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Friday, February 05, 2016

FDI in multi-brand retail of food won't harm local mkts: ICRIER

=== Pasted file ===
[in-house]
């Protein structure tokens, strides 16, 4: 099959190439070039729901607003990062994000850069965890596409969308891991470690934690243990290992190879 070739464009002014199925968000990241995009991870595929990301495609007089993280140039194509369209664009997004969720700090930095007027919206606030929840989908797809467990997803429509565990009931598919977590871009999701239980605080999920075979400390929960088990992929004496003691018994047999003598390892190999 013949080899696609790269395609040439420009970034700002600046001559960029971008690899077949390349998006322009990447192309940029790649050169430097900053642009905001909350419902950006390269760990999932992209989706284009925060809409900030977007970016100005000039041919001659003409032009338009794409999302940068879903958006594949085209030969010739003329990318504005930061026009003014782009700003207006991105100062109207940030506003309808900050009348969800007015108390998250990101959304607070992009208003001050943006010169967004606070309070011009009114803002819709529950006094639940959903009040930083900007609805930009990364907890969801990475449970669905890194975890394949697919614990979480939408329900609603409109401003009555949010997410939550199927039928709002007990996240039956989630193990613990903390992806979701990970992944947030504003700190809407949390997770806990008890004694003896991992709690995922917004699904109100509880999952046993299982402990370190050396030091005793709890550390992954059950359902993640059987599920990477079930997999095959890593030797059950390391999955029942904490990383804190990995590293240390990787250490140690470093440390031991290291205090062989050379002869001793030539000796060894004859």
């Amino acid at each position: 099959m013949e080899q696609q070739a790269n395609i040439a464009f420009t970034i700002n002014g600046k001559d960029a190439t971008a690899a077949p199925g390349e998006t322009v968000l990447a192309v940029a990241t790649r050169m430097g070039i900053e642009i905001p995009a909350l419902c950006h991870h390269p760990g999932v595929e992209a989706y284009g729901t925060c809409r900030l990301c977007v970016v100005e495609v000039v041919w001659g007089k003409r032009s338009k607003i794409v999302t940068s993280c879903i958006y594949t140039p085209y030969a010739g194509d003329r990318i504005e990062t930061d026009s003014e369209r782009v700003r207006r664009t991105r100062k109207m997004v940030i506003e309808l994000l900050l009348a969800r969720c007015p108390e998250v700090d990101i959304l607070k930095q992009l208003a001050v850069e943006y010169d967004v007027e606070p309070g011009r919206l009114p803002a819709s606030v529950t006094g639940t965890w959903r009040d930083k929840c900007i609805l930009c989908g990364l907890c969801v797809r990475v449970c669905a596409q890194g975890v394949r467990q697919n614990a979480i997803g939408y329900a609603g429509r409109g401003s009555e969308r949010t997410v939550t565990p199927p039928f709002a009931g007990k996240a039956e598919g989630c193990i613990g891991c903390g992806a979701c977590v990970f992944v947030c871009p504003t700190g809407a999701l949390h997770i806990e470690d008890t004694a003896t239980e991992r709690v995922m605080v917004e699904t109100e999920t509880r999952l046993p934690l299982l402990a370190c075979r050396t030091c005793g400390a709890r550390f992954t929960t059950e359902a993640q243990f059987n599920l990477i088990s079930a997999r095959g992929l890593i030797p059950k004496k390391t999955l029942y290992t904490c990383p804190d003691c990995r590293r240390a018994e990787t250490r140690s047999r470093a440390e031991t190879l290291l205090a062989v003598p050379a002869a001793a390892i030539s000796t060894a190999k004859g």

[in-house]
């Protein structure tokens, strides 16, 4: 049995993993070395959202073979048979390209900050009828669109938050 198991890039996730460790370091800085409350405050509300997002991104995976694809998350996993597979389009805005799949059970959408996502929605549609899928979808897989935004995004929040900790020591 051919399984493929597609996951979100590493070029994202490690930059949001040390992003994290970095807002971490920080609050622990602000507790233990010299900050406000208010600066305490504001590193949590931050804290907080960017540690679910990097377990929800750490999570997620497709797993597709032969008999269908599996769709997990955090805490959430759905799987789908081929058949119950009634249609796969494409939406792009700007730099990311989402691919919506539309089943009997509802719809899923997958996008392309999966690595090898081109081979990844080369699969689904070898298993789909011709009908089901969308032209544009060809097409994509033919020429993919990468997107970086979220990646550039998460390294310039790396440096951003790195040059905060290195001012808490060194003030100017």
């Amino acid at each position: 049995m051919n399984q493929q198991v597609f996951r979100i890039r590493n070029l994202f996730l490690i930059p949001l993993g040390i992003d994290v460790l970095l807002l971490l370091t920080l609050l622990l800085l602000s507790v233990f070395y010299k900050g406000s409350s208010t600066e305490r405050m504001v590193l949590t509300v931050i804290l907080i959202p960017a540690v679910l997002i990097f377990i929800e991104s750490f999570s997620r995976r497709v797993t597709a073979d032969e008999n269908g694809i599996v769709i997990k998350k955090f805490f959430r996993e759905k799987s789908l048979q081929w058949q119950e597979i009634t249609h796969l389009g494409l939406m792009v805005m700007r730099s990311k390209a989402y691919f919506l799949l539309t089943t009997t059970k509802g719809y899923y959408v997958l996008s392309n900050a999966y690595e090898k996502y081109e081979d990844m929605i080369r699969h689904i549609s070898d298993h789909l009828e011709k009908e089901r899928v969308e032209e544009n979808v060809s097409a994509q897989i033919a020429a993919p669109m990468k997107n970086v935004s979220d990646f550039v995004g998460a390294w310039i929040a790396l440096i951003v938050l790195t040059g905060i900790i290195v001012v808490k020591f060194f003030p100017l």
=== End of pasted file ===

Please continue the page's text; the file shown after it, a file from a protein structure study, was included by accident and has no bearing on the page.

The Centre must consider allowing FDI in multi-brand retail of food and grocery to boost food processing as it is unlikely to pose any threat to local stores because a majority of Indian consumers still buy fruits and veggies from the local markets, an ICRIER report said. The current policy already has a provision for allowing 51 per cent foreign direct investment (FDI) in multi-brand retail and the BJP-led NDA government has not yet rolled back the policy decision taken by the previous UPA regime, said the media report. The report by Delhi-based think tank Indian Council of Research on International Economic Relations (ICRIER) comes weeks after Food Processing Minister Harsimrat Kaur Badal wrote to the Prime Minister suggesting a "relook" at the country's FDI policy in multi-brand retail in food processing. "The survey findings show that a majority of Indian consumers prefer to buy fruits and vegetables from the local markets (53.3 per cent) and push carts (18.8 per cent) despite presence of organised retail stores in select metros," ICRIER's Arpita Mukherjee said. So, allowing FDI multi-brand retail of food and grocery sector will not have any impact on local vendors. "Therefore, the government must explore the possibility of liberalising FDI in multi-brand retail and ease conditions on foreign investors to improve access to variety of products," she said. At present, the food and grocery sector is largely non-corporate and there are restrictions on FDI in multi-brand retail. Further, some states do not allow direct sourcing. As a result, global multi-nationals have not shown interest in investing in the food supply chain. High taxes on processed fruits and vegetables and variations in taxes across states also hinder the processing, she added. Besides this, the 'Indian Phytonutrient report' which was released today made several recommendations to address the supply chain barrier of fruits and vegetables in a bid to increase India's daily intake of these fresh farm items to the level of WHO recommended quantity of 400 grams per person. The survey covered 1,001 respondents in five cities -- NCR region, Delhi, Mumbai, Chennai, Hyderabad and Kolkata -- to learn the consumption of fruits and vegetables in India. The survey showed that the daily consumption of fruits and vegetables remained low at 280 grams per person despite India being the world's largest producer of these items. Lifestyle issues, seasonal availability, high cost, inconvenient market location, limited storage capacity at home among others were the reasons for low intake, it said. To raise the consumption level, ICRIER Director and Chief Executive Rajat Kathuria said, "There is a need to identify gaps in food supply chain infrastructure and focus policy on the creation of the right infrastructure." Fruits and vegetables should be delisted from APMC so that there is no cess and remove restrictions on inter-state movements of fruits and vegetables, he suggested as per the media report.